By George Utley, Contributing Reporter

RIO DE JANEIRO, BRAZIL – The Casa Civil in Rio has avoided setting a new deadline for Santa Teresa’s iconic tram system to reopen, after being out of action since 2011 following a fatal accident. The bonde was scheduled to open in March of this year, however, now sub-secretary of state Rodrigo Vieira will not give an exact date for the completion of the works, stating “we will reintroduce the bonde at some point.”

Residents Frustrated by Bonde Delays, Rio de Janeiro, Brazil News
Construction workers rebuild the bonde line six days a week from 8AM to 6PM, photo by George Utley.

The Prefeitura has relocated the temporary office of the Empresa do Bonde (Tram Company) until November 2014, indicating that the works will not be finished in time for the World Cup.

The Association of Residents of Santa Teresa (AMAST) has long campaigned for a swift re-installation of the bonde, taking to the streets last month to voice the frustrations of the local people.

Protesters lamented poor communication, missed deadlines and the inconvenience of having yet more works beginning before any of those already in progress have been completed. Two arrests were made during the demonstration in Largo do Guiramães, during which residents were accused by police officers of attempting to sabotage the renovation. The allegations of sabotage are vehemently denied by AMAST.

The bonde is the pride and joy of the historic neighborhood, its main transport artery, and has never been out of service for so long since its inception in 1856. The nostalgia can be felt and read all over the hillside district, where graffiti depicting a tram carriage crying a single tear is commonplace.

Tourism in the area has suffered especially, with many hostels in Santa Teresa failing to reach capacity even during this year’s Carnival. Although the city as a whole appeared to have a slower season than usual in terms of tourism business last year.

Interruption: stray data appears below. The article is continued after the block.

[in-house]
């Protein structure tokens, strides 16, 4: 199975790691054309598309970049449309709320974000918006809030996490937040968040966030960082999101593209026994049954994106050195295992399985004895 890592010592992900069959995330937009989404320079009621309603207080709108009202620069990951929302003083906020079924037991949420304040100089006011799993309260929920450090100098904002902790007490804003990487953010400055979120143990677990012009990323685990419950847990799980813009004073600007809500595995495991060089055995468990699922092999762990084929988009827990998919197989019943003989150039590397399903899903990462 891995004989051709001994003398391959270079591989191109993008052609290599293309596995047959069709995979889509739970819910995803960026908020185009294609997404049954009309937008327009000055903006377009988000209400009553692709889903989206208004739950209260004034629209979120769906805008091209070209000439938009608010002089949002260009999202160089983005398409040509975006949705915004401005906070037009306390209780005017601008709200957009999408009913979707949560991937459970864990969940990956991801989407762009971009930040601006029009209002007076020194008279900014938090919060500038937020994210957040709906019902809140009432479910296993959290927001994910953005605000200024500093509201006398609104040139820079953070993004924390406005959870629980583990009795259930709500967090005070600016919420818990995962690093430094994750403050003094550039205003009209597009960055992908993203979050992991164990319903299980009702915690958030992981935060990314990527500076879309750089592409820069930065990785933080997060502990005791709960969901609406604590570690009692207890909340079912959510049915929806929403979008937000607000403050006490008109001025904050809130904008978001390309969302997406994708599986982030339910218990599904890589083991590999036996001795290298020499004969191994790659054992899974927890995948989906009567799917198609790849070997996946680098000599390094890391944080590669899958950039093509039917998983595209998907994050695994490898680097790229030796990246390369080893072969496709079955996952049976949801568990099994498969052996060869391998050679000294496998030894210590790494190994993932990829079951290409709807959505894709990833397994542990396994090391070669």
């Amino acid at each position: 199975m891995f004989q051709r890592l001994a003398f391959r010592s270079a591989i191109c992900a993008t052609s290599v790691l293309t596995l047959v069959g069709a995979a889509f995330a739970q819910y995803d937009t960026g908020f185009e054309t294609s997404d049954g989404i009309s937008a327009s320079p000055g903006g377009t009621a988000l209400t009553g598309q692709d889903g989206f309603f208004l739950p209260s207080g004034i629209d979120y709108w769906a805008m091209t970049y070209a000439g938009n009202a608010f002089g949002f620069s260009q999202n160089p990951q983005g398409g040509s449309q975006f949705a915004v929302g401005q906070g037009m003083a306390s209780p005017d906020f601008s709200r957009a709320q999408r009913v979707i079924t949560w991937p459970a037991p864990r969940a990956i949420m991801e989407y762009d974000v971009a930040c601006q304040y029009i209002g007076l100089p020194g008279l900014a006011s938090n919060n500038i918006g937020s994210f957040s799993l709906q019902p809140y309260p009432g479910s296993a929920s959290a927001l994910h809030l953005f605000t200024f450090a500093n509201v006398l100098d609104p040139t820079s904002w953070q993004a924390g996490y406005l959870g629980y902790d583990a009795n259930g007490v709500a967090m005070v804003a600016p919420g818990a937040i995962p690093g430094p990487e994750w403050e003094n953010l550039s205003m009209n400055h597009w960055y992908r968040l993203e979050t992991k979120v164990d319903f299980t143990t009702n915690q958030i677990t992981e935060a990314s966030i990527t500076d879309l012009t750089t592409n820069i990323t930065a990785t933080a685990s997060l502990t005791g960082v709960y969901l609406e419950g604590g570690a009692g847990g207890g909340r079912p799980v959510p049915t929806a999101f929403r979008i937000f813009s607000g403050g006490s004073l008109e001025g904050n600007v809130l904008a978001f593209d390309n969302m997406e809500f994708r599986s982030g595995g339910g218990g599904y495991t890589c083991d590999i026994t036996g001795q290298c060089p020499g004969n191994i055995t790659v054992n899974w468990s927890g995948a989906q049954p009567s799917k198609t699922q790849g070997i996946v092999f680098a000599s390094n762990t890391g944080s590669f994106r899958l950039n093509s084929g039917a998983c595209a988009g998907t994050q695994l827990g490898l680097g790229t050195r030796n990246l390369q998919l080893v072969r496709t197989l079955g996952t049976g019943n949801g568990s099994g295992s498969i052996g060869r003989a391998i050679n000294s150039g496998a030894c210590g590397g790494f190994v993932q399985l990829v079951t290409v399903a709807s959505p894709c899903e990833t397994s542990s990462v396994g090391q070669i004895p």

Residents Frustrated by Bonde Delays, Rio de Janeiro, Brazil News
Vehicles in the road at Largo do Curvelo obstruct passing traffic, photo by George Utley.

Since the closure of the tram, the community in Santa Teresa has been using a free transit van service which takes residents from Lapa to Largo de Curvelo. “The van is no replacement for the tram,” says resident Jason Robelo.

“It is often overcrowded, has no fixed timetable, and always gets stuck in traffic. With half the road dug up it scarcely fits on the one open lane, and has to squeeze between the trench on one side and parked cars on the other.”

The van accommodates sixteen people; the tram used to hold 44. Once reopened, the bonde will operate every ten minutes at peak times, running from Carioca station over the Arcos de Lapa to Largo do Guimarães.

Crime is another major concern in the neighborhood. Local resident Alicia Knight attributes a worrying rise in muggings and burglaries to the suspension of the bonde service. “Santa Teresa feels abandoned compared to how it used to be when the bonde ran.”

“The streets are deserted at night, and even taxi drivers won’t take us up the hill because it’s too dangerous for them,” she said. The steps at the bottom of Rua Joaquin Murtinho have become a particularly notorious hot-spot for street robberies in recent months.

In August 2011 the bonde derailed in a fatal accident leaving five people dead and 54 wounded after the brakes failed on a downhill stretch of track. The investigation suggested the cause was that parts of the brakes were being held together with wires instead of screws.


Please enter your comment!
Please enter your name here

6 + 3 =